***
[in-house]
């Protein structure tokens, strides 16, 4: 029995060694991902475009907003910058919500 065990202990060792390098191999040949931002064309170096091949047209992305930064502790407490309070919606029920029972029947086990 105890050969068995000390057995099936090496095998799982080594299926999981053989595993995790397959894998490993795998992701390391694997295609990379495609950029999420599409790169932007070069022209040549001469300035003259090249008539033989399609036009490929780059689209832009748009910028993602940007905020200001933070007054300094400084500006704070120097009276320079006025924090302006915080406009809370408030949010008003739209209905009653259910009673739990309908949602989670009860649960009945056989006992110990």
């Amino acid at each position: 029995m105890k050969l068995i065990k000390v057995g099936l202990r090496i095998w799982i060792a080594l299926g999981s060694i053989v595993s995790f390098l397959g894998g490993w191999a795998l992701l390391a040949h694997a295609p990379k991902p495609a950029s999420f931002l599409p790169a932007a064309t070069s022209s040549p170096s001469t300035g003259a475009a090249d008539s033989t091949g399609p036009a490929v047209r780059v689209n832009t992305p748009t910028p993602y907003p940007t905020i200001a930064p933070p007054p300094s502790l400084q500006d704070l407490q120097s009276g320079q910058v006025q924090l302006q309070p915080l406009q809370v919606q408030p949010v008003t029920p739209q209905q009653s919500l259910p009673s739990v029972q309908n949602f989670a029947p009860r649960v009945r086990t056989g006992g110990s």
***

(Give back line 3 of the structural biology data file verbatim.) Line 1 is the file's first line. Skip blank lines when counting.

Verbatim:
């Amino acid at each position: 029995m105890k050969l068995i065990k000390v057995g099936l202990r090496i095998w799982i060792a080594l299926g999981s060694i053989v595993s995790f390098l397959g894998g490993w191999a795998l992701l390391a040949h694997a295609p990379k991902p495609a950029s999420f931002l599409p790169a932007a064309t070069s022209s040549p170096s001469t300035g003259a475009a090249d008539s033989t091949g399609p036009a490929v047209r780059v689209n832009t992305p748009t910028p993602y907003p940007t905020i200001a930064p933070p007054p300094s502790l400084q500006d704070l407490q120097s009276g320079q910058v006025q924090l302006q309070p915080l406009q809370v919606q408030p949010v008003t029920p739209q209905q009653s919500l259910p009673s739990v029972q309908n949602f989670a029947p009860r649960v009945r086990t056989g006992g110990s």